Benefits of Tamarind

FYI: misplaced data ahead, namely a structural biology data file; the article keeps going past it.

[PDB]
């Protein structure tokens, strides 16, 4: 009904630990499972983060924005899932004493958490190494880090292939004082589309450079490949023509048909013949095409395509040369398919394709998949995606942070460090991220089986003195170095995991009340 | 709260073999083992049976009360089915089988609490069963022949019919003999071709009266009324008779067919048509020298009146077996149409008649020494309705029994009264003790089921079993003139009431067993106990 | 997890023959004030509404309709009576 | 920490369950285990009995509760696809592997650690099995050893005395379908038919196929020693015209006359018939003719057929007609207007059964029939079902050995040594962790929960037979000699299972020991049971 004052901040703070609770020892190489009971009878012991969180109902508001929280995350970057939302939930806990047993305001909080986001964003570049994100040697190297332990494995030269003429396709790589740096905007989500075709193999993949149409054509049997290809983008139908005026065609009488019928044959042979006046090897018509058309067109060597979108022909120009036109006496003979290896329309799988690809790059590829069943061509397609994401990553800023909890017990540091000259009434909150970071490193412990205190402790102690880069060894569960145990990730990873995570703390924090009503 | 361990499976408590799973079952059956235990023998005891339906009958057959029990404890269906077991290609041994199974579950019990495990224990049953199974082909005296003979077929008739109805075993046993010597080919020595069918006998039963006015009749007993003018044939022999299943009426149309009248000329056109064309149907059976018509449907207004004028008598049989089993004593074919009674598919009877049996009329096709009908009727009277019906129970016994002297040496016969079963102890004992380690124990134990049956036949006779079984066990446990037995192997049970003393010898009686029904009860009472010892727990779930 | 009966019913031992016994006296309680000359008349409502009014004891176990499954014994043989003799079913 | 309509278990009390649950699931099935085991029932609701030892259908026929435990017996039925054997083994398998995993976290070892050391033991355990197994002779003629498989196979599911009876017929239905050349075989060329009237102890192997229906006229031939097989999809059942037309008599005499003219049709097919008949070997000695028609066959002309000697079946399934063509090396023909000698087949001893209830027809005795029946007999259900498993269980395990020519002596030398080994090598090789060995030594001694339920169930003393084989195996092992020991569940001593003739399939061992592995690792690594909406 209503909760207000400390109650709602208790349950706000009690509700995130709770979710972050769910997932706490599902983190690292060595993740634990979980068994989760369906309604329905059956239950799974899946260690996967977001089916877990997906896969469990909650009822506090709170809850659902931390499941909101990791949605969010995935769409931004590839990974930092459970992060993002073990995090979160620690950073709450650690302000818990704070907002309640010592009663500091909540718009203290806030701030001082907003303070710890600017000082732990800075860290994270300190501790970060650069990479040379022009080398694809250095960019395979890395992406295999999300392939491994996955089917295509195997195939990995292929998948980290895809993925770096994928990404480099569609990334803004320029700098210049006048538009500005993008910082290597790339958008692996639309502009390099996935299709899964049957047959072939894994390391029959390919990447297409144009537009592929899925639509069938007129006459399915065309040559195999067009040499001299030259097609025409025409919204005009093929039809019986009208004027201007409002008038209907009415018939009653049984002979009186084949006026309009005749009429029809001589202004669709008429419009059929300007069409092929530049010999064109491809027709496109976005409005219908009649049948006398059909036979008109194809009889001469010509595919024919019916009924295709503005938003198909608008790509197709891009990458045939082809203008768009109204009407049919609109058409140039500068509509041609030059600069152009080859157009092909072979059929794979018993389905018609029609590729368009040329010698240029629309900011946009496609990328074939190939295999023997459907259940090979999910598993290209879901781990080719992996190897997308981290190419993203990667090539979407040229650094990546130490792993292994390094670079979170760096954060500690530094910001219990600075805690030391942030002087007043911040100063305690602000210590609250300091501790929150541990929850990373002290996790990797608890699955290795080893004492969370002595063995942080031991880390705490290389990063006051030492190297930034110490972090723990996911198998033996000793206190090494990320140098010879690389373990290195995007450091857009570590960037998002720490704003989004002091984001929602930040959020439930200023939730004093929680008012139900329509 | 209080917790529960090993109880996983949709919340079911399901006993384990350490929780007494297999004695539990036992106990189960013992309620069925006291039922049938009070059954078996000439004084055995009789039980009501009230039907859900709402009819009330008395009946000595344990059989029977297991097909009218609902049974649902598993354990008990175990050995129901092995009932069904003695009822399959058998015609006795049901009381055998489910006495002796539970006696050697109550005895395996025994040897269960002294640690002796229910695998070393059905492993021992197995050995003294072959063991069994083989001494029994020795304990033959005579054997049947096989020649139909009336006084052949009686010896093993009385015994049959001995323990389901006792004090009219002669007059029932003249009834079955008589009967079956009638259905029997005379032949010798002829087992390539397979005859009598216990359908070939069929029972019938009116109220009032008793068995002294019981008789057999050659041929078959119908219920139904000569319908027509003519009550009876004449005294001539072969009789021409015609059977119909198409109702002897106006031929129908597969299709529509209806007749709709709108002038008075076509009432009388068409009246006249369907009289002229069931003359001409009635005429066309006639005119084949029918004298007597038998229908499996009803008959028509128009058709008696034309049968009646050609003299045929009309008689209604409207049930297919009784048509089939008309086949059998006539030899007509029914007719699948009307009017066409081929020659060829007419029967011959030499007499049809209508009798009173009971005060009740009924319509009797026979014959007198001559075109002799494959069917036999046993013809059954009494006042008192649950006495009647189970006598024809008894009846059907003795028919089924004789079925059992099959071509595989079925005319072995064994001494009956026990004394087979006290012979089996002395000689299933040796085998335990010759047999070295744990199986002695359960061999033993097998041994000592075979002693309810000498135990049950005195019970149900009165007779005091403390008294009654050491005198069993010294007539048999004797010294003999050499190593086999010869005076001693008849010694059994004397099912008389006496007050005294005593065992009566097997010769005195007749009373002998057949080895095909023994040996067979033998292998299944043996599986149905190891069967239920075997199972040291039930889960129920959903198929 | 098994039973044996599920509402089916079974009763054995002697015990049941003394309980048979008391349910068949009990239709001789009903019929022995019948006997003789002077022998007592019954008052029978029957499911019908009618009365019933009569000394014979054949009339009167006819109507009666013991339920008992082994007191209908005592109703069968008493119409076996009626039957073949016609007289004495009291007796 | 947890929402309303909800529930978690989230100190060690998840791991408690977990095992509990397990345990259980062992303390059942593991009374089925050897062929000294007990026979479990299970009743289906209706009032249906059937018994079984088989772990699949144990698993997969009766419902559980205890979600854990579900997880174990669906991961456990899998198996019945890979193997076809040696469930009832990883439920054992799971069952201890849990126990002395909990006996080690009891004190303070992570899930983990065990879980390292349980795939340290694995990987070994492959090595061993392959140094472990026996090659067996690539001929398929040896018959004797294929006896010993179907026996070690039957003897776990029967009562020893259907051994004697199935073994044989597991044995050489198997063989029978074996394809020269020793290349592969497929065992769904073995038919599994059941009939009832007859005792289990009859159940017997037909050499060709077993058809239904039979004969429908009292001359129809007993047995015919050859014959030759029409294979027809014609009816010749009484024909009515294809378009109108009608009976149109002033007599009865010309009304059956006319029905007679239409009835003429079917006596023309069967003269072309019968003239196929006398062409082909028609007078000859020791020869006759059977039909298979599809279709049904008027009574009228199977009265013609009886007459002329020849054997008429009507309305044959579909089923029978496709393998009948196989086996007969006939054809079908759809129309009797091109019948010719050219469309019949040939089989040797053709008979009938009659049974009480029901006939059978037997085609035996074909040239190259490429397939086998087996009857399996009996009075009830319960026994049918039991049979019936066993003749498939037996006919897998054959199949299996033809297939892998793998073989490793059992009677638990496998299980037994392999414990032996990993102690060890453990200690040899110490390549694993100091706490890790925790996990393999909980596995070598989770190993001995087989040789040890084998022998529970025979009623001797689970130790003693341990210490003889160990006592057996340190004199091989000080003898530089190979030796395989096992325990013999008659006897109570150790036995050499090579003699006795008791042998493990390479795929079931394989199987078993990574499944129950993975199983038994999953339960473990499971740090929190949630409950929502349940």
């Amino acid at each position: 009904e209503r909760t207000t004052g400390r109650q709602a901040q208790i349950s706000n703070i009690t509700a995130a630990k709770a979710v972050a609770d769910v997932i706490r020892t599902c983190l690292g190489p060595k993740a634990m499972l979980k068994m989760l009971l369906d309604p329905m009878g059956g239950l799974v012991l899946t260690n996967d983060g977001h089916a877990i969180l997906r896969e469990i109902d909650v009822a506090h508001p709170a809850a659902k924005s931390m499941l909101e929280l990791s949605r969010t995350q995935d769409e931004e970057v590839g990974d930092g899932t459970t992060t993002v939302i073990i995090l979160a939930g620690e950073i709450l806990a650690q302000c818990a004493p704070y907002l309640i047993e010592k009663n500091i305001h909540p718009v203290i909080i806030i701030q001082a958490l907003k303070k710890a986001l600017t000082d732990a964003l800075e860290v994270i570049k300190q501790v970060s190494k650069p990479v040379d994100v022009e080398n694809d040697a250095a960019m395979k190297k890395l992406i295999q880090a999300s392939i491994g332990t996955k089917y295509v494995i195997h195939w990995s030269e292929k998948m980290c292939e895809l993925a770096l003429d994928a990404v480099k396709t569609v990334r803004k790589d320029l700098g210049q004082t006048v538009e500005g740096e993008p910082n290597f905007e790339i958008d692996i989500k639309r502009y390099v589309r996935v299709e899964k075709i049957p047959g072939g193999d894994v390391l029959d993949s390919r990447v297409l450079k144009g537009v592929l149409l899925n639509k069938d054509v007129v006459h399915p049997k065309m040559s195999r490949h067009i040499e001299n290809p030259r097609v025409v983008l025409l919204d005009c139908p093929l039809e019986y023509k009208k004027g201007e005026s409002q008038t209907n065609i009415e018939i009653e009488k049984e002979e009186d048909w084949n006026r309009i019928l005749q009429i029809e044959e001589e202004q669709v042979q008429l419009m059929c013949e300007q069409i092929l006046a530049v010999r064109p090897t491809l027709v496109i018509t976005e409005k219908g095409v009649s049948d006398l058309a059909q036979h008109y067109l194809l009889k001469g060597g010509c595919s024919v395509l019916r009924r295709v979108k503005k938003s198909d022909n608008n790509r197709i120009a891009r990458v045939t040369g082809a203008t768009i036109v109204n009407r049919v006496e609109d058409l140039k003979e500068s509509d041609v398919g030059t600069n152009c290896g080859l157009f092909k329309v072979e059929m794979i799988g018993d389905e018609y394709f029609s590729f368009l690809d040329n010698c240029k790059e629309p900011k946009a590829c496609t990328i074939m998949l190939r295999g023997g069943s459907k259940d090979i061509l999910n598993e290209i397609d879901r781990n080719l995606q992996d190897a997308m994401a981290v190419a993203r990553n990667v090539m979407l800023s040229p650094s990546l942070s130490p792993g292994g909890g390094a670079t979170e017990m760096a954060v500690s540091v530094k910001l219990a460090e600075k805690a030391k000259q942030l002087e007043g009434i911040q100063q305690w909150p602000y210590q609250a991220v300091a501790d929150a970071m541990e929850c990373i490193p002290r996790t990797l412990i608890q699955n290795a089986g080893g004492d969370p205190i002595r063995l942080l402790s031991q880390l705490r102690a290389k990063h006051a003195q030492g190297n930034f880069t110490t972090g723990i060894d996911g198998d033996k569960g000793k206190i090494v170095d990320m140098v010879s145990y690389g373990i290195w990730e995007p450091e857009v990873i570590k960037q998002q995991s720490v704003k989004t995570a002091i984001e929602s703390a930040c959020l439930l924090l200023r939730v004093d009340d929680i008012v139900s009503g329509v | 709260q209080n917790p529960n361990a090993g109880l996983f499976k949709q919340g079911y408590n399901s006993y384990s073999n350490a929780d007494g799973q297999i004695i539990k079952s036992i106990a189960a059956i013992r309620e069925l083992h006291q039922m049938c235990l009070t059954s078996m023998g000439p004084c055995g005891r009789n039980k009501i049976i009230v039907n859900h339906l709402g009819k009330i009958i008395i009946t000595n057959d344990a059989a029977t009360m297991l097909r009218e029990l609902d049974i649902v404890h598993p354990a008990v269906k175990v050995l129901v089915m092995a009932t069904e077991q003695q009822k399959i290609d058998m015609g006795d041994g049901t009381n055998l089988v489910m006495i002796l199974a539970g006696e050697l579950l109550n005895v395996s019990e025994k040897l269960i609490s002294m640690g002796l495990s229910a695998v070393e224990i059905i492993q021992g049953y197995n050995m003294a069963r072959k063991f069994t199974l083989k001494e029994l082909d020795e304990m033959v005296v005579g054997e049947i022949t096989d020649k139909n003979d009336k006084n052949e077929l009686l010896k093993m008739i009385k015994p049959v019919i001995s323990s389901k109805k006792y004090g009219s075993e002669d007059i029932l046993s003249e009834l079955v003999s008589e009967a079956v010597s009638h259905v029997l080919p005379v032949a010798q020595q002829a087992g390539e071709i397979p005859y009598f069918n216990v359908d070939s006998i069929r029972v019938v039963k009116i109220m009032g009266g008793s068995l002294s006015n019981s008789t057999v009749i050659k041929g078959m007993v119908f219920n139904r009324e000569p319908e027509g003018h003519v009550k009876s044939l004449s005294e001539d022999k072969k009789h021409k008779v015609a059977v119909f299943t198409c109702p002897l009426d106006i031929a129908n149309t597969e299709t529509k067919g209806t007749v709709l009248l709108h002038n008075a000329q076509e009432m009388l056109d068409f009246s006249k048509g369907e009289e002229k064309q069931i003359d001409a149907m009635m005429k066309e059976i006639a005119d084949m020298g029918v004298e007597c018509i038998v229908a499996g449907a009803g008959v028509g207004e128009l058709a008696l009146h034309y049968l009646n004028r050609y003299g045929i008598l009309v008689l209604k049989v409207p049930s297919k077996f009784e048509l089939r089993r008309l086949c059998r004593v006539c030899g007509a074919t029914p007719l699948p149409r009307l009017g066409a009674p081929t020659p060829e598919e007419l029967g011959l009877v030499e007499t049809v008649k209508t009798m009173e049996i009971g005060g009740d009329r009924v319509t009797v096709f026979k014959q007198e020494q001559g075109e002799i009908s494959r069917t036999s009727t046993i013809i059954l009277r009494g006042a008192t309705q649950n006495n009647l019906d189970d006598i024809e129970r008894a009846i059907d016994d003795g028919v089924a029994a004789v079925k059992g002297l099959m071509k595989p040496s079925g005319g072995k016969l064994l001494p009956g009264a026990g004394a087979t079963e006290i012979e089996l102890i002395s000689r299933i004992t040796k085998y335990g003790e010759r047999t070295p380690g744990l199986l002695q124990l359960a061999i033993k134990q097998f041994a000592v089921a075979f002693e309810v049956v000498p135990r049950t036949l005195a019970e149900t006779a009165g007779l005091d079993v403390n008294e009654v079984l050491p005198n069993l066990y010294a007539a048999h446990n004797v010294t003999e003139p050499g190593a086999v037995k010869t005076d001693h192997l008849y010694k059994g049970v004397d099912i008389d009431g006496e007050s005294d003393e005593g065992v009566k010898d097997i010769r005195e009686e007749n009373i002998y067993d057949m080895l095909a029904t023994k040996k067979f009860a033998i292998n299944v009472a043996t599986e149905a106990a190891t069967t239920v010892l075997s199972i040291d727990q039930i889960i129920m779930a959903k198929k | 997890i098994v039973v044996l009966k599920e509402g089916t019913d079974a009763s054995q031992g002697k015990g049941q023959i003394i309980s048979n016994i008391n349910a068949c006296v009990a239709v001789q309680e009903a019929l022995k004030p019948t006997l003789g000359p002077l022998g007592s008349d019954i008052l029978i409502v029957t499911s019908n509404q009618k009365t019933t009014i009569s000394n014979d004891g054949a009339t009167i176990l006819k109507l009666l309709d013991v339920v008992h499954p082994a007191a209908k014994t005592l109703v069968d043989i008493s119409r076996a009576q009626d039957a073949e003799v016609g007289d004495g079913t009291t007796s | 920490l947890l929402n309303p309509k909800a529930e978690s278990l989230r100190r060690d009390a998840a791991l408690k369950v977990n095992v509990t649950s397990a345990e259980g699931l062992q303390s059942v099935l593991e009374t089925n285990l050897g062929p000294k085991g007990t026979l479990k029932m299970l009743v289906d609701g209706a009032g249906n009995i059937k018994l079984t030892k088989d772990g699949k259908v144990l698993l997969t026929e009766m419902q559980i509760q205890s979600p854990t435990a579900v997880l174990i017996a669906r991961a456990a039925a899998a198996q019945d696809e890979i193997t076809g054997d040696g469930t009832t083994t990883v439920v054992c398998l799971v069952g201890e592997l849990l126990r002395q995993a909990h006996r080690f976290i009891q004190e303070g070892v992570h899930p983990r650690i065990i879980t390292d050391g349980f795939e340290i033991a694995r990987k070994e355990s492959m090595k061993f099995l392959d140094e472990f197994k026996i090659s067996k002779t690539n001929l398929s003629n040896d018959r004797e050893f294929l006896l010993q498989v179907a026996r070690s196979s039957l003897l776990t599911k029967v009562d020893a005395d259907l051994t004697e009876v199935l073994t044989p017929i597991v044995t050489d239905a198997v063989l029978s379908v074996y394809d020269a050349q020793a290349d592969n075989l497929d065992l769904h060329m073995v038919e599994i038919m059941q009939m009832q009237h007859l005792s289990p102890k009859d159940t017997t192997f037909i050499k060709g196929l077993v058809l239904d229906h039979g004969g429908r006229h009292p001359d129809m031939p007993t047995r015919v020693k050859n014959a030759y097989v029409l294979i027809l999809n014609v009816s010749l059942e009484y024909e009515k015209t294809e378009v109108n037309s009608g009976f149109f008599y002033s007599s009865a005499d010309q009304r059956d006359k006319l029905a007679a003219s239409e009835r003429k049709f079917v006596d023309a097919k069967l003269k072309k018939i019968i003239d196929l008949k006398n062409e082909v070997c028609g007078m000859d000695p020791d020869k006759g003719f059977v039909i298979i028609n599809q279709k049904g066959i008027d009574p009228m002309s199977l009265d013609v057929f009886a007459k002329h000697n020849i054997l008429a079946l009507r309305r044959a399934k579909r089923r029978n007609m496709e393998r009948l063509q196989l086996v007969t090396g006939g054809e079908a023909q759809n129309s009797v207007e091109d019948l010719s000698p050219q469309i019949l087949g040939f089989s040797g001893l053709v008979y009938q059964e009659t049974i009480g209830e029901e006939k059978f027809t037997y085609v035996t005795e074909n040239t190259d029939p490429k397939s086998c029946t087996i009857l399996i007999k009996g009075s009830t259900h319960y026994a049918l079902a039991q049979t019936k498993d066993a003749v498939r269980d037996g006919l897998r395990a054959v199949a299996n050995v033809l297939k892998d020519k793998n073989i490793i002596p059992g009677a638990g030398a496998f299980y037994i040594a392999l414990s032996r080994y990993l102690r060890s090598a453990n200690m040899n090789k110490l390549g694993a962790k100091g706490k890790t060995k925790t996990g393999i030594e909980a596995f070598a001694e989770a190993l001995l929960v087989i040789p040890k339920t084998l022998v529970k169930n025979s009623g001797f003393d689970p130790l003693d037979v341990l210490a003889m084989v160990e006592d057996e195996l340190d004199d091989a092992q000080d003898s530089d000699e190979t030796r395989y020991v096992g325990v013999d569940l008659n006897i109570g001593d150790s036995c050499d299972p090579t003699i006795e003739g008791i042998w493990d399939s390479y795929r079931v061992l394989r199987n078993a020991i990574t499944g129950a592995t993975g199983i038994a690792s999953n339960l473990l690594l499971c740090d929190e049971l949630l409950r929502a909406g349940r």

The food uses of the tamarind are many. The tender, immature, very sour pods are cooked as seasoning with rice, fish and meats in India. The fully grown, but still unripe fruits, called swells in the Bahamas, are roasted in coals until they burst and the skin is then peeled back and the sizzling pulp dipped in wood ashes and eaten. The fully ripe, fresh fruit is relished out of hand by children and adults, alike.The pulp is made into a variety of products. It is an important ingredient in chutneys, curries and sauces, including some brands of Worcestershire and barbecue sauce, and in a special Indian seafood pickle called tamarind fish . Sugared tamarind pulp is often prepared as a confection. For this purpose, it is desirable to separate the pulp from the seeds without using water.Tamarind ade has long been a popular drink in the Tropics and it is now bottled in carbonated form in Guatemala, Mexico, Puerto Rico and elsewhere.